BEIRUT (AP) — Three years later Massive Beirut port explosionAttempts to prosecute those responsible are mired in political intrigue, the final death toll remains in dispute, and many Lebanese have less faith than ever in their crumbling state institutions.
As the country celebrates the anniversary on Friday, relatives of some of the dead are still fighting to have their loved ones recognized as victims of the blast, reflecting the ongoing chaos since the explosion on August 4, 2020. The blast killed at least 218 people, according to an Associated Press count, injured more than 6,000, devastated large swaths of Beirut and caused billions of dollars in damage.
Among those who have not been recognized as victims of the blast is a five-month-old boy, Qusai Ramadan, the son of Syrian refugees. His parents say he was killed when the blast brought down the ceiling and a cupboard in his hospital room, crushing him. They have been unable to add the baby to the official death list, a move that could have made them eligible for future compensation.
They accuse the authorities of discriminating against non-Lebanese victims.
Meanwhile, the anniversary of the explosion brought renewed calls for an international investigation of those responsible, including top officials who allowed hundreds of tons of highly flammable ammonium nitrate, a material used in fertilizers, to be improperly stored for years in a warehouse in port.
Lebanese and international organizations, survivors and families of the victims sent an appeal to the UN Council on Rights, saying that on the third anniversary of the explosion, “we are no closer to justice and accountability for the catastrophe.”
Hundreds of people marched in the Lebanese capital on Friday to mark the anniversary, with some relatives of the victims calling on the international community to help in the investigation.
Carrying roses and photos of their loved ones, the families led the march and gathered in front of the Beirut port. The names of the victims were read out and a moment of silence was observed at 6:07 pm, the time the explosion occurred.
The mother of one of the victims called for an international and impartial investigation “within the framework of the UN”.
“Three years have passed and they have turned a deaf ear to this request and this hurts a lot,” said Mireille Bazergy Khoury, the mother of Elias Khoury, who was killed in the blast. “This crime is not a Lebanese problem. The victims are all of all nationalities. Please take action.”
Maan, a Lebanese group that advocates for victims and survivors, put the death toll at 236, significantly higher than the government count of 191. Authorities stopped counting the dead a month after the blast, even as some of the seriously wounded died later.
Among those listed by the Maan initiative is Qusai, the Syrian infant. He had been receiving treatment for a severe liver condition and was transferred to a government hospital near the port a week before the explosion. Hospital staff said the baby needed a liver transplant and was in critical condition.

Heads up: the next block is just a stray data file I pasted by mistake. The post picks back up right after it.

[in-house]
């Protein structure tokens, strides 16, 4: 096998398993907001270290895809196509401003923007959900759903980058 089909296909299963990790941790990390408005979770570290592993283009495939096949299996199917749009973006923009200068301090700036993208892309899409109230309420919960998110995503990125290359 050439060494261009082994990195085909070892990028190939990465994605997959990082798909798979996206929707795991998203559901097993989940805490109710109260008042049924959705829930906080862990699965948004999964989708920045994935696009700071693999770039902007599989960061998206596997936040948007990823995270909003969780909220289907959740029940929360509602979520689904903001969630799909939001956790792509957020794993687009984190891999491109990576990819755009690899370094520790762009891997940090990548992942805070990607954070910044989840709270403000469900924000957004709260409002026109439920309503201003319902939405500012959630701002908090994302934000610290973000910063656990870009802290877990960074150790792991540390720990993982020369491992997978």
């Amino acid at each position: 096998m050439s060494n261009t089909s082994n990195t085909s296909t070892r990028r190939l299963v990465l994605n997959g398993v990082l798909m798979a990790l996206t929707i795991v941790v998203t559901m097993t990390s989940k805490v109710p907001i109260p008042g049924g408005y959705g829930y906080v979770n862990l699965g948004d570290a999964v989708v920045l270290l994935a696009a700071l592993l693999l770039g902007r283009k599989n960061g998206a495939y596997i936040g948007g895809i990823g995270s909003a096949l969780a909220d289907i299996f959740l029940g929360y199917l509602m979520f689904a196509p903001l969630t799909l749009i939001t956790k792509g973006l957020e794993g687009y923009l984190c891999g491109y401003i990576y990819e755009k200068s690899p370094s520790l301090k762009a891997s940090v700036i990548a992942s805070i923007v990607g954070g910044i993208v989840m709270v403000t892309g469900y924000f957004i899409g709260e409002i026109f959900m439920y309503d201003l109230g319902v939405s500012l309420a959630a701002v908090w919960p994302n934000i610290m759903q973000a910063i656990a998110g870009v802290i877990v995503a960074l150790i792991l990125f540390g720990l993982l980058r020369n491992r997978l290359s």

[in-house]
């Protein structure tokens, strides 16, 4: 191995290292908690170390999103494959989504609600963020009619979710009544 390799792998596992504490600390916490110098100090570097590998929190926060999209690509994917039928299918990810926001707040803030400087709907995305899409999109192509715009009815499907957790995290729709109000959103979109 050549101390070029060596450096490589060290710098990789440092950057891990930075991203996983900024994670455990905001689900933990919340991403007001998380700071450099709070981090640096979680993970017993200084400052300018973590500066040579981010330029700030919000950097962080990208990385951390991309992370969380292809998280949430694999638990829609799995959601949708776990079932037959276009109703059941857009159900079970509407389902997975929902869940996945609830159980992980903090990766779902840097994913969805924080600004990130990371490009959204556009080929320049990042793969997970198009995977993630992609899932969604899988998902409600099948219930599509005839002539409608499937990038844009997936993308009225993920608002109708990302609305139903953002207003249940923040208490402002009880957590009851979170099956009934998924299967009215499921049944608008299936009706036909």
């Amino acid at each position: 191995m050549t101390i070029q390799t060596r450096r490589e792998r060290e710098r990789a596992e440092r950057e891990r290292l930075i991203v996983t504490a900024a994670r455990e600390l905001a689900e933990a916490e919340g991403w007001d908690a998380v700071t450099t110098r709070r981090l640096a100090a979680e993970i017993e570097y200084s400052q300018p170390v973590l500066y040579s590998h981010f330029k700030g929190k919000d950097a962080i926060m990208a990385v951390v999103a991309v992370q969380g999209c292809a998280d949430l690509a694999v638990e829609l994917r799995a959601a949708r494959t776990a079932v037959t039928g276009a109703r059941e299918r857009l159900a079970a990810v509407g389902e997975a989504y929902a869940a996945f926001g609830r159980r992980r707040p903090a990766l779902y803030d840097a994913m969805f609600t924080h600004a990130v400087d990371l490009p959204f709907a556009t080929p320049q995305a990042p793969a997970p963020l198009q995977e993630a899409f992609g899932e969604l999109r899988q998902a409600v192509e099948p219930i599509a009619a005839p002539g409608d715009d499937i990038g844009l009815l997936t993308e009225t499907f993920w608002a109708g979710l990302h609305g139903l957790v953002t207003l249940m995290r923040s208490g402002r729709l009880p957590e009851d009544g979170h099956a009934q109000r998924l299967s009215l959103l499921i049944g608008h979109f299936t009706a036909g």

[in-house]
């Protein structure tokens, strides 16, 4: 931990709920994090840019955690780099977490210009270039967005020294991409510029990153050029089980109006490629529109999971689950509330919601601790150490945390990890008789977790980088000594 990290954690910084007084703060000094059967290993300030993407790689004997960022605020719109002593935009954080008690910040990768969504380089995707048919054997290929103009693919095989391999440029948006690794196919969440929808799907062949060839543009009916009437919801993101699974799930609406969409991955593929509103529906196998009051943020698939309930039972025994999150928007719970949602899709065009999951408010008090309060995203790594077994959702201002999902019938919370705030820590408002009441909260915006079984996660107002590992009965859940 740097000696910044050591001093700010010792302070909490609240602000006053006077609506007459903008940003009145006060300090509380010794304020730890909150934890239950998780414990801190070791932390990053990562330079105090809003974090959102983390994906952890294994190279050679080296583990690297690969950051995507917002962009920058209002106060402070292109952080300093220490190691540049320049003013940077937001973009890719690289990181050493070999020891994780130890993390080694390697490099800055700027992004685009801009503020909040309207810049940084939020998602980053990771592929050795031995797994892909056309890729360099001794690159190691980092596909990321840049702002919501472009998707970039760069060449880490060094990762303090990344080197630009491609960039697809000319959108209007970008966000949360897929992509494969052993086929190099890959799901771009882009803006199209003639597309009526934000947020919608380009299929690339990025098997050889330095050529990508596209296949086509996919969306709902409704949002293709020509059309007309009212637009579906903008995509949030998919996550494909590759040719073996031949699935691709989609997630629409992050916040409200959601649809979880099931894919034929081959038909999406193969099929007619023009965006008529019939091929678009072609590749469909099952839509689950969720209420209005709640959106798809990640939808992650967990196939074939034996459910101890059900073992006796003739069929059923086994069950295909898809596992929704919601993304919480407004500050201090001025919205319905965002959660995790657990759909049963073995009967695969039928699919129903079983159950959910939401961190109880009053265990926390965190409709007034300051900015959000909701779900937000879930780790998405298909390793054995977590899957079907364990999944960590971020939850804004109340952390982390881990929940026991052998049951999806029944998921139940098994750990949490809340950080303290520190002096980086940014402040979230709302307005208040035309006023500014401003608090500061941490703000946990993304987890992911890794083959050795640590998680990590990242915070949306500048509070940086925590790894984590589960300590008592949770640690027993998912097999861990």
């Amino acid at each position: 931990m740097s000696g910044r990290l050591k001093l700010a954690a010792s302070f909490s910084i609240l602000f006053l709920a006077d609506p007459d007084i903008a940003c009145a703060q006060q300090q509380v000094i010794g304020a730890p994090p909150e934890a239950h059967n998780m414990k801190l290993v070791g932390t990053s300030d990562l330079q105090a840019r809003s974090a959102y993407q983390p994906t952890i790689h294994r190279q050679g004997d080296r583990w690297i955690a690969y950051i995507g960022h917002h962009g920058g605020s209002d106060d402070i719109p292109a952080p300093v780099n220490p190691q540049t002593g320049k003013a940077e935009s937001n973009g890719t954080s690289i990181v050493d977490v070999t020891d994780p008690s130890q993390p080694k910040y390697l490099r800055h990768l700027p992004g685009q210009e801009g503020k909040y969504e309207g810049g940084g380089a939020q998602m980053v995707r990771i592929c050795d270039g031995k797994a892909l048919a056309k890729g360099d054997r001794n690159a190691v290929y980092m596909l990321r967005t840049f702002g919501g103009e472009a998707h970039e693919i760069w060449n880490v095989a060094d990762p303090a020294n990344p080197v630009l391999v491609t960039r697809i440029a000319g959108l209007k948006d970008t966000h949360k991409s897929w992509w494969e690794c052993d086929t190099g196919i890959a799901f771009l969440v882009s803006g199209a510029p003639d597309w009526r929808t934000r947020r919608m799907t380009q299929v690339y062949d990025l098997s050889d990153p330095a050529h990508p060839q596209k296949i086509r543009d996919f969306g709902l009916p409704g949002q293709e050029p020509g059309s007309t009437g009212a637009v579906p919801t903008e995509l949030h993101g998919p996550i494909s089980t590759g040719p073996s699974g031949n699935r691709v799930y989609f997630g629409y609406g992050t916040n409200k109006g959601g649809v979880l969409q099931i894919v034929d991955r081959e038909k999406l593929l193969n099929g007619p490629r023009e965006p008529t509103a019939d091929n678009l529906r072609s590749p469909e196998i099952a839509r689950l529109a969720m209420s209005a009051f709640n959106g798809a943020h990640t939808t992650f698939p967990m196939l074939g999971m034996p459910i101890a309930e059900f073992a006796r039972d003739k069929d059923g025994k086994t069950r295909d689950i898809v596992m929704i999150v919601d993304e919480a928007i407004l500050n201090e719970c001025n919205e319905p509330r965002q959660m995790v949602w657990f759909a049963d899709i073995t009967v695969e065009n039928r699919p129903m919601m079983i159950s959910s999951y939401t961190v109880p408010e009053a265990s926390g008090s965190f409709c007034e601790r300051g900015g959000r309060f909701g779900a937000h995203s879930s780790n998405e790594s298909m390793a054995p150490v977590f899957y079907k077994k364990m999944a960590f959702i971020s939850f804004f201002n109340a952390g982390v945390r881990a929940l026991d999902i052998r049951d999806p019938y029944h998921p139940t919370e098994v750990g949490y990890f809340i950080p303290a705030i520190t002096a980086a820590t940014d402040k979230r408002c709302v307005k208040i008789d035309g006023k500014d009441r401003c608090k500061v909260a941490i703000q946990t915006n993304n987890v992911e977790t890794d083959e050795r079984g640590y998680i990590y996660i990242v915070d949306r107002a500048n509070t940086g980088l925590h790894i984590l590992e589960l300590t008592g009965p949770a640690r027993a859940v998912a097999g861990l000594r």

On the day of the explosion, Qusai’s aunt, Noura Mohammed, was sitting by his bed while his mother rested at home. The aunt said the staff ordered everyone to evacuate immediately after the explosion and when she returned she found the baby dead, crushed by falling debris.
Hospital officials said Qusai died an hour after the blast and the death certificate listed cardiorespiratory arrest as the cause. The family buried him a day later.
“We asked (the authorities) to register my son among the victims of the explosion,” his mother, Sarah Jassem Mohammed, said in a recent interview in a small tent in an orchard in the village of Markabta, in the northern Lebanon, where he lives. she with her husband, two sons and a daughter. “They refused.”
Lebanon is home to more than 1 million Syrian refugees, representing around 20% of the country’s population. A Lebanese group, the Anti-Racism Movement, said those killed in the blast included at least 76 non-Lebanese citizens, including 52 Syrians.
Meanwhile, many in Lebanon have been losing faith in the internal investigation and some have begun Filing cases abroad against companies suspected of bringing ammonium nitrate.
The chemicals had been shipped to Lebanon in 2013. Senior political and security officials knew of their presence and potential danger, but did nothing.
Both Lebanese and non-Lebanese victims have seen justice delayed, with the investigation stalled since December 2021. Lebanon’s powerful and corrupt political class has repeatedly intervened in the work of the judiciary.
In January, Lebanon senior prosecutor Ghassan Oueidat ordered the release of all suspects detained in the investigation.
“The political class have used every tool at their disposal, both legal and extralegal, to undermine, obstruct and block the internal investigation into the explosion,” said Aya Majzoub, deputy director for the Middle East and North Africa at human rights group Amnesty. . International.
Makhoul Mohammed, 40, a Syrian national, was slightly injured in the blast at his Beirut apartment, while his daughter Sama, who was 6 at the time, lost her left eye.
Mohammed, who settled in Canada last year, said he plans to sue those responsible for the blast in a Canadian court.
“The (internal) investigation will not give results as long as this political class runs the country,” he said.